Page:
Luddite Drawings is a series of three A1 drawings made with pencil and carbon paper and using guides made in Adobe Indesign. Each drawing consist of two sets of closely aligned lines that cross each other at right angles. Luddite Drawings explores ideas around drawing, work, craft, repetition, copying and the presence and performance of the body in the drawing process. In making the drawings I set myself rules that I could not meet. I devised a game that pitched the production of the drawing against factors like tiredness, concentration, measurement and correctness. My methodology was guided by Marina Warner’s writing about play and the haptic qualities of making and experiential learning, David Pye’s theory of ‘the workmanship of risk and the workmanship of certainty’ and Tim Inglold’s notions of Wayfaring and Transport. The completed drawings were digitised and printed as A2 Giclée prints for the exhibition From Here and There: Drawings from Colorado and Wales. The exhibition was part of an international exchange of contemporary drawings between artists in Colorado and Wales. Exhibition catalogue available.
    • Place Setting: an art installation (comprising 22 China cups, 22 Tesco Toilet Tissue cardboard cores, some IKEA cardboard packaging) for the group exhibition ‘The Most Beautiful Things Cannot Be Seen’

      Shore, Tim; University of Derby (2014-02)
      Taking the work of William Morris as its starting point my work for The Most Beautiful Things Cannot Be Seen explores the relationship between beauty, nature and imagination. Place Setting is made up of 22 china tea and coffee cups turned upside down, to create a fairy ring of china ‘mushrooms’ on the gallery floor. The cheap, mass-produced, mostly transfer printed, china challenges William Morris’s romance of craft and production and his command ‘‘to have nothing in your houses that you do not know to be useful, or believe to be beautiful”. Place Setting exploits the transformative power of the ‘ready-made’ or found object. The act of making a tea cup resemble a mushroom, by turning it upside down, responds to the natural world and the flora and fauna that the Arts and Crafts Movement referenced in their work. In arranging the cups in the form of a fairy ring, the work makes a connection between the idealism of Morris and the location of Thornton. It is a place setting rich in folklore and myth making from Brontë shrines, Cottingley with its dubious photographic fairies, to nearby Keighley, once the centre of British theosophy and spiritualism.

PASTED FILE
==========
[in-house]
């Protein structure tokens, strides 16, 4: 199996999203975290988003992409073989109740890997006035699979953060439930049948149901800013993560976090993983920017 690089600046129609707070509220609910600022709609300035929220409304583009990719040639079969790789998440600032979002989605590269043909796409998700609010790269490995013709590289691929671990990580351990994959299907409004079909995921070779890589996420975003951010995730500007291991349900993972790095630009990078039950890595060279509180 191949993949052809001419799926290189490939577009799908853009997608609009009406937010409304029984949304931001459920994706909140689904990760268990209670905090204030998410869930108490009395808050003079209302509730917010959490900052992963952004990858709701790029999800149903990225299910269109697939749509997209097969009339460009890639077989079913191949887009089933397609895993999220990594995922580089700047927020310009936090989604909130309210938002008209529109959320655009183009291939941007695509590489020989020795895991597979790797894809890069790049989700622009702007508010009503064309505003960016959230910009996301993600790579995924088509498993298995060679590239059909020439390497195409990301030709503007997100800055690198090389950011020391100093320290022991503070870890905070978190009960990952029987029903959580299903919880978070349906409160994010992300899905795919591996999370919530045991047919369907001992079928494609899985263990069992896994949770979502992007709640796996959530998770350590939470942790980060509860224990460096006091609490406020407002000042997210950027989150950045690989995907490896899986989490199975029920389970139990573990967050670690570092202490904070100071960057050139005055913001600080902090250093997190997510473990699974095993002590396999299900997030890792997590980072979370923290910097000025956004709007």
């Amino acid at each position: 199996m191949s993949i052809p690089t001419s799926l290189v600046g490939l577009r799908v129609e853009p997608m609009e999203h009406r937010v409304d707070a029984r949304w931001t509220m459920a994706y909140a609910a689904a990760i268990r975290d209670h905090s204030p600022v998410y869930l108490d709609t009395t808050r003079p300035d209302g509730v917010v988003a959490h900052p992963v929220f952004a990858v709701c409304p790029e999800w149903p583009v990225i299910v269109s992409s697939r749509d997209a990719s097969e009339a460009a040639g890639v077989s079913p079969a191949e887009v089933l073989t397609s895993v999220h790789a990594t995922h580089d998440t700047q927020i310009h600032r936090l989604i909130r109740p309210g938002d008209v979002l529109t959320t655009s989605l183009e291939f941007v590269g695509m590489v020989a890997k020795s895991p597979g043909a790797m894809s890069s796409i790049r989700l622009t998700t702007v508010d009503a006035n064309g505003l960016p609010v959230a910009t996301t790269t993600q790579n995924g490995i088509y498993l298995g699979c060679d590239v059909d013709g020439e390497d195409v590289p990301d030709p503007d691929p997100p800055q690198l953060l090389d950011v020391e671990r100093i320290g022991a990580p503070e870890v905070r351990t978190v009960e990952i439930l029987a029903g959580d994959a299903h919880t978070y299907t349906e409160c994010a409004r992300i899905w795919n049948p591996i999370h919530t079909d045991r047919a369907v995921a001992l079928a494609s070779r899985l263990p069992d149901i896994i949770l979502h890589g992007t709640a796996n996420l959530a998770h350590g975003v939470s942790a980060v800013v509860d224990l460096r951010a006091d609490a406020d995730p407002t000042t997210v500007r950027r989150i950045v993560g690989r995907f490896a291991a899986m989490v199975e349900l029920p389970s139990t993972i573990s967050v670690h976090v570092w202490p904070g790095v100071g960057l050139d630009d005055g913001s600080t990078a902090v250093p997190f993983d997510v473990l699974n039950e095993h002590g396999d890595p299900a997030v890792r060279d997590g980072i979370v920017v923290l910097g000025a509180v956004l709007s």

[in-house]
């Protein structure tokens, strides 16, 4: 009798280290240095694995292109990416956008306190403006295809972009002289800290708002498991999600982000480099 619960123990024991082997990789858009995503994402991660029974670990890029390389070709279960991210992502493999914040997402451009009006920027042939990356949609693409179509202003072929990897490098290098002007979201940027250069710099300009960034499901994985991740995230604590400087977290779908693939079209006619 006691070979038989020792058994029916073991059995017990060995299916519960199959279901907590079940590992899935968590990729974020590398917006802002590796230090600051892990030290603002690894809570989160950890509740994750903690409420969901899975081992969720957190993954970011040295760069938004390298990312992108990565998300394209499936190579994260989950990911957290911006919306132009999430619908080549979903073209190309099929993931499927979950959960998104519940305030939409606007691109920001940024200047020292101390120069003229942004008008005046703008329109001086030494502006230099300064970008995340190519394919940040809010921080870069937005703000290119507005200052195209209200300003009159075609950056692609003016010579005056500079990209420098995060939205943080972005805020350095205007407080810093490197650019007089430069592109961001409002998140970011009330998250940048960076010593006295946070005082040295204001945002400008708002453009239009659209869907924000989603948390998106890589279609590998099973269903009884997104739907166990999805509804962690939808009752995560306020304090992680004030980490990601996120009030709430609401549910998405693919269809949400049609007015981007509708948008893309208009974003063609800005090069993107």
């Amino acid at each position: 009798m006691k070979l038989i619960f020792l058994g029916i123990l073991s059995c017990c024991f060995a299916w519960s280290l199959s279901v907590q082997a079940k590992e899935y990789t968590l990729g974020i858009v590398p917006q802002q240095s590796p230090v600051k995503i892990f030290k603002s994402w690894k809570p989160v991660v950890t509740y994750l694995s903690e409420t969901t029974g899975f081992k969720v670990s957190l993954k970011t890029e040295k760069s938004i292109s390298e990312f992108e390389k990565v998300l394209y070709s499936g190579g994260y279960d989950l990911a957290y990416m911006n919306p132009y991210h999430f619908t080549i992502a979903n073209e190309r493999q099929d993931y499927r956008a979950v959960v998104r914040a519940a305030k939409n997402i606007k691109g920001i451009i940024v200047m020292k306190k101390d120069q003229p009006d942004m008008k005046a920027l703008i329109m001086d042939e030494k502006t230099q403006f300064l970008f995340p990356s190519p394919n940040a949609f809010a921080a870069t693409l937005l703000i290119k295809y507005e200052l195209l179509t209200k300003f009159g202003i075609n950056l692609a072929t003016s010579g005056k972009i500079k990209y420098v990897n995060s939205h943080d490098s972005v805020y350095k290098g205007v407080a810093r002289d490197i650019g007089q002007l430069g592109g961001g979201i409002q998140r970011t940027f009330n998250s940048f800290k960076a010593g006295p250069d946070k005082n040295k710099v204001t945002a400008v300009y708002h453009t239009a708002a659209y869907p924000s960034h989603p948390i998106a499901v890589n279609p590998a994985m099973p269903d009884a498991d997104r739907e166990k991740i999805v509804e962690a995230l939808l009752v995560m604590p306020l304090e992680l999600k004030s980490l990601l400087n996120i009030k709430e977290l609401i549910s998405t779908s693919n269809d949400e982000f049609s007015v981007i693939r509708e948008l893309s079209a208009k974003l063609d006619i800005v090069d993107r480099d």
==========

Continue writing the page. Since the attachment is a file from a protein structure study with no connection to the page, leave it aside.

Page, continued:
• Printing Animation: a conference paper delivered for the Creative Animation Knowledge Exchange (CAKE), Edge Hill University

      Shore, Tim; University of Derby (2014-07)
      A critical practice proposal that examines how animation can be reclaimed from the ephemeral and digital and returned to a tangible and material visibility. The proposal takes its cue from Disney’s partnership with Xerox and photomechanical printing processes in the late 1950s when in response to the complexity of the animation design for feature animation ‘101 Dalmations’ (1961), Ub Iwerks simplified the ink and paint process by copying the animator’s paper drawing directly onto acetate cell and removing the intermediary inking process. My research methodology involves a reengagement with a mechanical, machine and tool based craft process (screen printing, monoprinting, photocopying and typewriting) not to imbue the discipline in a romantic quasi-medievalism, nor to propose further economies in the industrial production pipeline, but instead to reintroduce notions of serendipity, chance, wrongness, interruption, iteration and materiality. Printing is a rich repository for metaphor: duplication, doubling, remaking, copying, contact. These characteristics allow animation to explore, inhabit and exploit the liminal space between digital production and analogue mechanical processes. This approach also suggests how classical animation production and print processes may be repurposed to create a new hybrid tangible animated state that is visible, material, spatial and plastic - existing outside the conventional notions of animated time.
    • Rebirth: a light and sound show. Animation projection mapped onto the windows of Strutt’s North Mill

      Shore, Tim; Bosward, Marc; Poynton, Stuart; University of Derby (2014-03)
      Rebirth is a series of looped abstracted animations, made by Poynton and Shore, with sound by Bosward, that was projected onto the windows of the first floor and basement of Strutt’s North Mill Belper as part of the celebrations to mark the museum’s Summer Opening event. The work references the elemental forces that helped shape the mill including fire, water and iron. Strutt’s North Mill was built in 1804 and is one of the oldest surviving examples of an industrialised, iron framed ‘fire proof’ building. Animation sequences were constructed using a convoluted and slow process that draws on both digital and analogue practices. In constructing a ‘slow animation’ sequence the actual animation or movement is made visible to the animator. Through an engagement with a range of machine processes (both analogue and digital) the work is able to foreground the artificial nature of animation, commenting on both animation’s craft legacy and its constructed nature.
    • Thirteen

      Shore, Tim; Brown, Michael; University of Derby (10/09/2016)
      Thirteen interrogates the history and significance of 27/28 Queen Street, Derby, a now derelict building that was once the home of John Flamsteed (1646-1719), the first Astronomer Royal. A series of works, including a digital animation, gifs, digital prints and an artist’s book. The work will be exhibited at the Wirksworth Festival 2016 and also at Derby Cathedral. The publication will include commissioned essays that consider the themes of Thirteen from range of disciplines, it will be published by QUAD. Before moving south to Greenwich in 1675, Flamsteed compiled a ‘great catalogue of the stars’ from a series of observations all based on a Derby Meridian that ran through the back garden of his Derby home. The place from where the position of every other place – on Earth, and in the Heavens - was determined was in his back garden in Derby. Thirteen considers the resonance of Derby having shifted from being the centre or beginning of the world, to being 5 minutes 54.6 seconds behind. Thirteen was commissioned by D-LAB Digital Art in Derbyshire and supported by a University of Derby College of Arts Research grant. Digital animation by Tim Shore. Sound by Michael Brown.